Another popular topic of discussion has been the presumed need for the Kings to get bigger and tougher on defense. In this answer, Lombardi discusses the need to improve in that area and talks about how the Kings are starting to accomplish it. He also his describes his model for defensive success, the one put together by the Dallas Stars, and talks about how the Kings’ version is starting to take form.
LOMBARDI: My favorite topic, building the back end. No question, it’s an issue. The only way I can respond to that is, we’re aware of it and our ultimate goal on the back end is, when that group is together, that is has that element. I think a lot of times, when teams have success, they can run out and follow that model. The thing about Detroit now, they were one of the smallest defenses in the league and it was clearly an emphasis on puck movement. If you get the puck out, I guess you don’t have to worry about going and getting it back. I’m not a big fan of that, totally. I think that’s a unique model. I think we can still go with the blend, even in the post-cap era.
My ultimate model is that Dallas model. I think I talked about that before. With what Gainey was doing there, he had puck-movers, Zubov and Sydor and Chambers, the stiffness on the other side with Hatcher, Matvichuk and Ludwig. That defense has everything. How do you want to play? Do you want to play smashmouth? I can play that. You want to play skill? I’ve got guys over here who can do that. This is all part of drafting. Most of the time, these guys are not available. Maybe one guy, like Chara, comes up, but to think that these top defensemen get to the market in their prime? Not going to happen. Any team that has these type of defensemen, they’re going to lock them up. Now, Greene addresses part of that. Greene was an important acquisition for us, because he’s young enough to grow with this group, he’s a right shot, he’s a great teammate, he plays his bag off and he’s a guy who’s going to get better because he plays so hard. That’s one guy that’s going to address your size.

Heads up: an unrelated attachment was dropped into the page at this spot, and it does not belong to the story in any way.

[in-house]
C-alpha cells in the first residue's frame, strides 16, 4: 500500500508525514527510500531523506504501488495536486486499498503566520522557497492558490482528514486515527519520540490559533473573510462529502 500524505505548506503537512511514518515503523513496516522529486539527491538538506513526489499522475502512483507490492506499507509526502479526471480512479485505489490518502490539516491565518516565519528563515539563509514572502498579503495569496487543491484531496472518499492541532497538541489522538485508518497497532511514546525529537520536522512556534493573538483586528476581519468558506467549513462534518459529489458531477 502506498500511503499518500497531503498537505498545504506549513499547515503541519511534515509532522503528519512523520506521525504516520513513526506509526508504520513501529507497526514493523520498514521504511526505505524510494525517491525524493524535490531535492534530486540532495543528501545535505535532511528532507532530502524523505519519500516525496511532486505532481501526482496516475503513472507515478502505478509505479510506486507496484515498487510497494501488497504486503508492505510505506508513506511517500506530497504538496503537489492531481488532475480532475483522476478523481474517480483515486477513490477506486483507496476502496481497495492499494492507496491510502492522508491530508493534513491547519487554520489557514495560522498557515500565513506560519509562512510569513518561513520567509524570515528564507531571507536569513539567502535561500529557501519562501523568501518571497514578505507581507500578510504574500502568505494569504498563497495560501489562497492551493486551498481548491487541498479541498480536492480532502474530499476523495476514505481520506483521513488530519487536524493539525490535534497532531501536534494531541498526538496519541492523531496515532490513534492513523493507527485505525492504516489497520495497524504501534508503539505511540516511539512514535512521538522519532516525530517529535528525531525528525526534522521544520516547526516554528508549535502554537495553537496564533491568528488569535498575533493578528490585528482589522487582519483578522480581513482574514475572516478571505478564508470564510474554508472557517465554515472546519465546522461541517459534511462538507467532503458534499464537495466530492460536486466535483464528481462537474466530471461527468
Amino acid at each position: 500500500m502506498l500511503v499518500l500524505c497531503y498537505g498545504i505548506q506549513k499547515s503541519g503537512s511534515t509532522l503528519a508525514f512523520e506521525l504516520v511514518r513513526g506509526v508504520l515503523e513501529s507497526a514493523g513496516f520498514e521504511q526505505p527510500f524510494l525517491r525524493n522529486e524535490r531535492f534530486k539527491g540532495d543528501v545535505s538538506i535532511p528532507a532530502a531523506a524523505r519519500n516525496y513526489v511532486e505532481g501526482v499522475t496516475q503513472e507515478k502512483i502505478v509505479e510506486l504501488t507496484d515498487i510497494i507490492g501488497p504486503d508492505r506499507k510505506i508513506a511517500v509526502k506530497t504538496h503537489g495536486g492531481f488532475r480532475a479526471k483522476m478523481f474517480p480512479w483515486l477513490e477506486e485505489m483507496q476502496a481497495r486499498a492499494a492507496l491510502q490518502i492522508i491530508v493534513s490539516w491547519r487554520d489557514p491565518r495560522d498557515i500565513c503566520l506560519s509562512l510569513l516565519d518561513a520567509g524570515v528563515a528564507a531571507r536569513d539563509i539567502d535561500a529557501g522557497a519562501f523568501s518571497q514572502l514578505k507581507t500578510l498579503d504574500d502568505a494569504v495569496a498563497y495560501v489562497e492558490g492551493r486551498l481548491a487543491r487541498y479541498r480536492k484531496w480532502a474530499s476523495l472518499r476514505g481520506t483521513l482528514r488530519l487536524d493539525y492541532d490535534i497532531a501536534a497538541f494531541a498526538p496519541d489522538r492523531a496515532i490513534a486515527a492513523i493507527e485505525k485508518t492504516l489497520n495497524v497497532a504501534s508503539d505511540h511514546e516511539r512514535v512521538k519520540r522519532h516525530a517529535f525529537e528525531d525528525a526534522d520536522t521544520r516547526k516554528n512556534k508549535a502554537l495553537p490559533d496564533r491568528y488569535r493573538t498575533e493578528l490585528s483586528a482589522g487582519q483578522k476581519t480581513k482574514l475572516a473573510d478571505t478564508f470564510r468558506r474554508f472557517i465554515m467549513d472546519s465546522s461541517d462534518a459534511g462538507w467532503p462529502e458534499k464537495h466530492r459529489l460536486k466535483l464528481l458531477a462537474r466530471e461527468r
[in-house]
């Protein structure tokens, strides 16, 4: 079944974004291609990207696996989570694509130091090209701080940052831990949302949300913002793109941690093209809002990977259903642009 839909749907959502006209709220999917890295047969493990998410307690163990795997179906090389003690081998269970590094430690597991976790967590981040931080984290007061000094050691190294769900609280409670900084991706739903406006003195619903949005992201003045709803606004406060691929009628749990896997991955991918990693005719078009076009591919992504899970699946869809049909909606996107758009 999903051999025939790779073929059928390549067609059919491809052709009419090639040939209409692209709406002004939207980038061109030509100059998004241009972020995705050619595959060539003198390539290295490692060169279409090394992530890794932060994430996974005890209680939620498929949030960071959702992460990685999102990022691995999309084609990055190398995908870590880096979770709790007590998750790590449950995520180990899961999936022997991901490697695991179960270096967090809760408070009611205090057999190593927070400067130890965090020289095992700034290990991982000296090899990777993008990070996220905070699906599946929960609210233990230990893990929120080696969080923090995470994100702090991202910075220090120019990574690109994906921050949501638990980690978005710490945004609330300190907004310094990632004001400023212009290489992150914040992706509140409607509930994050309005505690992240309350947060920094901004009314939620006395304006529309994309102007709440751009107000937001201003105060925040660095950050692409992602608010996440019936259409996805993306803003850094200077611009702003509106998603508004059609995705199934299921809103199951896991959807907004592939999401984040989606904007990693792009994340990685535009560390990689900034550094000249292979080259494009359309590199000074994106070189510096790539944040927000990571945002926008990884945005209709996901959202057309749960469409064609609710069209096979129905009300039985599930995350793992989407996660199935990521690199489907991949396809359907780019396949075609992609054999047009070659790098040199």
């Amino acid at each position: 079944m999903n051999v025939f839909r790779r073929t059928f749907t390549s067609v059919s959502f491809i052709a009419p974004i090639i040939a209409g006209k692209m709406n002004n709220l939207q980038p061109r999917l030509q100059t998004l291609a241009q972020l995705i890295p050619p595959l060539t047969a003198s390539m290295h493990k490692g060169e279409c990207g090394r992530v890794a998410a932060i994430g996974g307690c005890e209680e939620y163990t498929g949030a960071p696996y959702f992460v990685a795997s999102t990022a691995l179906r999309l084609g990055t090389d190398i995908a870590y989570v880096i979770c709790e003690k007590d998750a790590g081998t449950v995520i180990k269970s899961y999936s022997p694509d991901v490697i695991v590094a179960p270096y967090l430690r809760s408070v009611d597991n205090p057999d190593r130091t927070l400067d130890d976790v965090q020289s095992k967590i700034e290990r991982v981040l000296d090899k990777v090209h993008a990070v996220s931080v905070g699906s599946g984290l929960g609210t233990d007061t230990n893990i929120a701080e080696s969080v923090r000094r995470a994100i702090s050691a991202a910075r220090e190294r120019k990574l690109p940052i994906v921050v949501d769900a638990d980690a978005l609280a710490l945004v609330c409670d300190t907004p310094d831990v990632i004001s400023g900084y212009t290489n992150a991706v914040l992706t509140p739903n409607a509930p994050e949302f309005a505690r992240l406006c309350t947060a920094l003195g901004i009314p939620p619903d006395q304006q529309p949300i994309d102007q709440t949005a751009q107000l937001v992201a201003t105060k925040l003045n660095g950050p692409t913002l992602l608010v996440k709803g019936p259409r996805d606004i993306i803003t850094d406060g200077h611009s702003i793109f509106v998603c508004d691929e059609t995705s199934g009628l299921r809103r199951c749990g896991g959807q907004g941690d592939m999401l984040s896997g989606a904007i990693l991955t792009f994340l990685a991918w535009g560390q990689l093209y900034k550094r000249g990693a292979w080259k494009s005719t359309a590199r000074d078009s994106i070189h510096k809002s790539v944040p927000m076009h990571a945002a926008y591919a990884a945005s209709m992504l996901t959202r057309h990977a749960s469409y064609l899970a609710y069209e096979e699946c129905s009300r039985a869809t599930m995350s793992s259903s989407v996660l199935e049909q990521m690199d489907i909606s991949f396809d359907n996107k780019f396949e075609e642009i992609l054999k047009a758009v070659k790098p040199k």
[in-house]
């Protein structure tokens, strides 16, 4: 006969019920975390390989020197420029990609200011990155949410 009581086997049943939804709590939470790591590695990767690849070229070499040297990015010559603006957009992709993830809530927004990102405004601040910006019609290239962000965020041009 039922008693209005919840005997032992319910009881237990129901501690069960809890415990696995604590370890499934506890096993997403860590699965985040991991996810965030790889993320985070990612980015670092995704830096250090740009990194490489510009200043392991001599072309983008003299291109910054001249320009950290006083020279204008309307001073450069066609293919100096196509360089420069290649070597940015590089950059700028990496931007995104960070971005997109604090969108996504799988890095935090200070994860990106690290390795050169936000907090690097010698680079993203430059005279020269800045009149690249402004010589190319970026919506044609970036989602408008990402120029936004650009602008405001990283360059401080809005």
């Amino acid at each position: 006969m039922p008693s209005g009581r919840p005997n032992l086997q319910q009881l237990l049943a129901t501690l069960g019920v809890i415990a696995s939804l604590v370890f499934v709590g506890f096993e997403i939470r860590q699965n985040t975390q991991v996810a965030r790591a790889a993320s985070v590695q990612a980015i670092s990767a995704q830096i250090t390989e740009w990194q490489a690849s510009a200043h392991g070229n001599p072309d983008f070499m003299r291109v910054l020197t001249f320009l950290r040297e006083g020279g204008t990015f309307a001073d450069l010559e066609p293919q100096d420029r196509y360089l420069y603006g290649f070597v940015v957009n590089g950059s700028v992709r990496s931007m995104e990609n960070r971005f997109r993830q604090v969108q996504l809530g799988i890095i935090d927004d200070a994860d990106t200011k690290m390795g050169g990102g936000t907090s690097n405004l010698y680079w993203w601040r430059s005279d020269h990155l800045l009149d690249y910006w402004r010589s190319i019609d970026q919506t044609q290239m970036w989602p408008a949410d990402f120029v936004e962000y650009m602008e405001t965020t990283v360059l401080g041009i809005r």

One of the things that was critical in this year’s draft was to get that defenseman in the system that has the potential — only the potential — to address the other thing you’re talking about. When we took Teubert, the whole idea is, that’s your Jason Smith-type player. His junior coach told me last week that he’s never seen a kid with this type of leadership, in 20 years of junior hockey. We’ve got to make him a better play, because he’s not ready, but it’s addressing what you’re talking about. So you look at Johnson. Johnson’s not big but he’s not soft. He’s up to 225 pounds right now. Drew Doughty is not small and he’s not soft. So I hear you. Watch the Dallas model, in terms of what we’re looking for. It’s very hard to find a Hatcher or a Zubov, but it’s in the back of my mind. I don’t envision us, when this is all put together, going with the small puck-movers. That still makes me nervous. I still think you want to go into some of these buildings and be physical, as well as keep the puck.
But it’s an issue right now, no question about it. Our charts show that we were, I think, 20th in the league in average size in our top six. That’s not where we eventually want to be, but I think we’ve addressed it underneath. It’s an issue now, but it won’t be down the road.